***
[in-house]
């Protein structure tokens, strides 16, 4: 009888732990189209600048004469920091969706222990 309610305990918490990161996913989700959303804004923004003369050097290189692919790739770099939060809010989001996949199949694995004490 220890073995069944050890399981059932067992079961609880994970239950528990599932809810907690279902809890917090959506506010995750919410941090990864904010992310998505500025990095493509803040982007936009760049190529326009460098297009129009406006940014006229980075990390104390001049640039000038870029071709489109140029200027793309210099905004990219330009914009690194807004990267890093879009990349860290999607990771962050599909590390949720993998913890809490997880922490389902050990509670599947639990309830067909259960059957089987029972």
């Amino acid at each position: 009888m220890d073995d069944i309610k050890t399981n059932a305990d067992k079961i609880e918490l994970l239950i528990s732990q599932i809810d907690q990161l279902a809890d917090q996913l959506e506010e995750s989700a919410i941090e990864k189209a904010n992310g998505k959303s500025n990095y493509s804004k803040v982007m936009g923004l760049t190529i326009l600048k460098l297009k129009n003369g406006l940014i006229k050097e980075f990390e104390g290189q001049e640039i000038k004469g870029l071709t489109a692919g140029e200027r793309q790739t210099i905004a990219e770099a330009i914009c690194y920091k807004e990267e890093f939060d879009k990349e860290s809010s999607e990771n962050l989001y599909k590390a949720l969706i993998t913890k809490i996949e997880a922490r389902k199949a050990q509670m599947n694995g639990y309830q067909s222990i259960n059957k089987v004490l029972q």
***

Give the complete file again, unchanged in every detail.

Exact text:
[in-house]
């Protein structure tokens, strides 16, 4: 009888732990189209600048004469920091969706222990 309610305990918490990161996913989700959303804004923004003369050097290189692919790739770099939060809010989001996949199949694995004490 220890073995069944050890399981059932067992079961609880994970239950528990599932809810907690279902809890917090959506506010995750919410941090990864904010992310998505500025990095493509803040982007936009760049190529326009460098297009129009406006940014006229980075990390104390001049640039000038870029071709489109140029200027793309210099905004990219330009914009690194807004990267890093879009990349860290999607990771962050599909590390949720993998913890809490997880922490389902050990509670599947639990309830067909259960059957089987029972």
């Amino acid at each position: 009888m220890d073995d069944i309610k050890t399981n059932a305990d067992k079961i609880e918490l994970l239950i528990s732990q599932i809810d907690q990161l279902a809890d917090q996913l959506e506010e995750s989700a919410i941090e990864k189209a904010n992310g998505k959303s500025n990095y493509s804004k803040v982007m936009g923004l760049t190529i326009l600048k460098l297009k129009n003369g406006l940014i006229k050097e980075f990390e104390g290189q001049e640039i000038k004469g870029l071709t489109a692919g140029e200027r793309q790739t210099i905004a990219e770099a330009i914009c690194y920091k807004e990267e890093f939060d879009k990349e860290s809010s999607e990771n962050l989001y599909k590390a949720l969706i993998t913890k809490i996949e997880a922490r389902k199949a050990q509670m599947n694995g639990y309830q067909s222990i259960n059957k089987v004490l029972q």